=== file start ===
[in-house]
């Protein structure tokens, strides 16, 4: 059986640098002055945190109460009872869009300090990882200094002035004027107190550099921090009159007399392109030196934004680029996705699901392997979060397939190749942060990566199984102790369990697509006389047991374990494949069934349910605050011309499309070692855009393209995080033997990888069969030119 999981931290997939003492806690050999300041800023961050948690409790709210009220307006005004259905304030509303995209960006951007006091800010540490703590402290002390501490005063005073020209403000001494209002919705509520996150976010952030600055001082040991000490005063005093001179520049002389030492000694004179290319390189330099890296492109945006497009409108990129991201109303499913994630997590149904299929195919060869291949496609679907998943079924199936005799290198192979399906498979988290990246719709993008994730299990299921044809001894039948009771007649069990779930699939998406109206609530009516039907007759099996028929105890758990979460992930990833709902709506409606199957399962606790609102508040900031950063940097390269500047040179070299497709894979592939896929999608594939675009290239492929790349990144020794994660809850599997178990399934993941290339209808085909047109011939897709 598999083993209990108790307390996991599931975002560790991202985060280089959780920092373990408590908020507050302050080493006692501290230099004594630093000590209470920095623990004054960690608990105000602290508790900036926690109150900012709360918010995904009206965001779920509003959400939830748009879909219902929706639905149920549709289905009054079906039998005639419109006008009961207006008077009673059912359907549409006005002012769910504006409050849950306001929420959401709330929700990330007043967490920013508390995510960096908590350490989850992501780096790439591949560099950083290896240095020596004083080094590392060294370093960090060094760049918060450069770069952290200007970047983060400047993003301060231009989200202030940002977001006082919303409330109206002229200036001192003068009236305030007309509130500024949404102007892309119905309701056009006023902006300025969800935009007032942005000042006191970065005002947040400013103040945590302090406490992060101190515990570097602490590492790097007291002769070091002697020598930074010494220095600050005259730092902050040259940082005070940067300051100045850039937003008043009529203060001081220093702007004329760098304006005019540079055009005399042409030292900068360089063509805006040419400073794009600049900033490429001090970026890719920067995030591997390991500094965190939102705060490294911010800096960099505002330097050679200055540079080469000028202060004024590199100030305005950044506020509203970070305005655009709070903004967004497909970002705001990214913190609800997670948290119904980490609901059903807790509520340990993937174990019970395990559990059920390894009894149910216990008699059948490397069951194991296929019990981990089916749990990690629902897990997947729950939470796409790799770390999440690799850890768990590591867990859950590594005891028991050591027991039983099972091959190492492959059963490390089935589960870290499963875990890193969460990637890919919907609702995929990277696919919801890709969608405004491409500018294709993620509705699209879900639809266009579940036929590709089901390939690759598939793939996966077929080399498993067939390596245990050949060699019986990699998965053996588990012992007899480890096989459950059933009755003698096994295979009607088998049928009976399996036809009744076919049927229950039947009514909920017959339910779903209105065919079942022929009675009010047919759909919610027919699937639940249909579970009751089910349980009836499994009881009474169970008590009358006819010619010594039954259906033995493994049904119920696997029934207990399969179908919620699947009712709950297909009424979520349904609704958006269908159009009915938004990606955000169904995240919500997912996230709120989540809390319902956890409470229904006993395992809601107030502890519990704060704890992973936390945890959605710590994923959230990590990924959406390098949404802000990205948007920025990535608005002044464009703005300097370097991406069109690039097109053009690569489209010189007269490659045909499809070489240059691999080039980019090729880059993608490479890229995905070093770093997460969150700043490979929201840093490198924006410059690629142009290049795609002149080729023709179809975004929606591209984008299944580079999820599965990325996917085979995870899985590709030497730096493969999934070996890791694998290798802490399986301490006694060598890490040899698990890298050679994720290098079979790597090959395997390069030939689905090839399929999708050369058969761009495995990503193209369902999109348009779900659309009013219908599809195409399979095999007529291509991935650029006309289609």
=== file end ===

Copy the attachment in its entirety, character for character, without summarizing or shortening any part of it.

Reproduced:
[in-house]
């Protein structure tokens, strides 16, 4: 059986640098002055945190109460009872869009300090990882200094002035004027107190550099921090009159007399392109030196934004680029996705699901392997979060397939190749942060990566199984102790369990697509006389047991374990494949069934349910605050011309499309070692855009393209995080033997990888069969030119 999981931290997939003492806690050999300041800023961050948690409790709210009220307006005004259905304030509303995209960006951007006091800010540490703590402290002390501490005063005073020209403000001494209002919705509520996150976010952030600055001082040991000490005063005093001179520049002389030492000694004179290319390189330099890296492109945006497009409108990129991201109303499913994630997590149904299929195919060869291949496609679907998943079924199936005799290198192979399906498979988290990246719709993008994730299990299921044809001894039948009771007649069990779930699939998406109206609530009516039907007759099996028929105890758990979460992930990833709902709506409606199957399962606790609102508040900031950063940097390269500047040179070299497709894979592939896929999608594939675009290239492929790349990144020794994660809850599997178990399934993941290339209808085909047109011939897709 598999083993209990108790307390996991599931975002560790991202985060280089959780920092373990408590908020507050302050080493006692501290230099004594630093000590209470920095623990004054960690608990105000602290508790900036926690109150900012709360918010995904009206965001779920509003959400939830748009879909219902929706639905149920549709289905009054079906039998005639419109006008009961207006008077009673059912359907549409006005002012769910504006409050849950306001929420959401709330929700990330007043967490920013508390995510960096908590350490989850992501780096790439591949560099950083290896240095020596004083080094590392060294370093960090060094760049918060450069770069952290200007970047983060400047993003301060231009989200202030940002977001006082919303409330109206002229200036001192003068009236305030007309509130500024949404102007892309119905309701056009006023902006300025969800935009007032942005000042006191970065005002947040400013103040945590302090406490992060101190515990570097602490590492790097007291002769070091002697020598930074010494220095600050005259730092902050040259940082005070940067300051100045850039937003008043009529203060001081220093702007004329760098304006005019540079055009005399042409030292900068360089063509805006040419400073794009600049900033490429001090970026890719920067995030591997390991500094965190939102705060490294911010800096960099505002330097050679200055540079080469000028202060004024590199100030305005950044506020509203970070305005655009709070903004967004497909970002705001990214913190609800997670948290119904980490609901059903807790509520340990993937174990019970395990559990059920390894009894149910216990008699059948490397069951194991296929019990981990089916749990990690629902897990997947729950939470796409790799770390999440690799850890768990590591867990859950590594005891028991050591027991039983099972091959190492492959059963490390089935589960870290499963875990890193969460990637890919919907609702995929990277696919919801890709969608405004491409500018294709993620509705699209879900639809266009579940036929590709089901390939690759598939793939996966077929080399498993067939390596245990050949060699019986990699998965053996588990012992007899480890096989459950059933009755003698096994295979009607088998049928009976399996036809009744076919049927229950039947009514909920017959339910779903209105065919079942022929009675009010047919759909919610027919699937639940249909579970009751089910349980009836499994009881009474169970008590009358006819010619010594039954259906033995493994049904119920696997029934207990399969179908919620699947009712709950297909009424979520349904609704958006269908159009009915938004990606955000169904995240919500997912996230709120989540809390319902956890409470229904006993395992809601107030502890519990704060704890992973936390945890959605710590994923959230990590990924959406390098949404802000990205948007920025990535608005002044464009703005300097370097991406069109690039097109053009690569489209010189007269490659045909499809070489240059691999080039980019090729880059993608490479890229995905070093770093997460969150700043490979929201840093490198924006410059690629142009290049795609002149080729023709179809975004929606591209984008299944580079999820599965990325996917085979995870899985590709030497730096493969999934070996890791694998290798802490399986301490006694060598890490040899698990890298050679994720290098079979790597090959395997390069030939689905090839399929999708050369058969761009495995990503193209369902999109348009779900659309009013219908599809195409399979095999007529291509991935650029006309289609």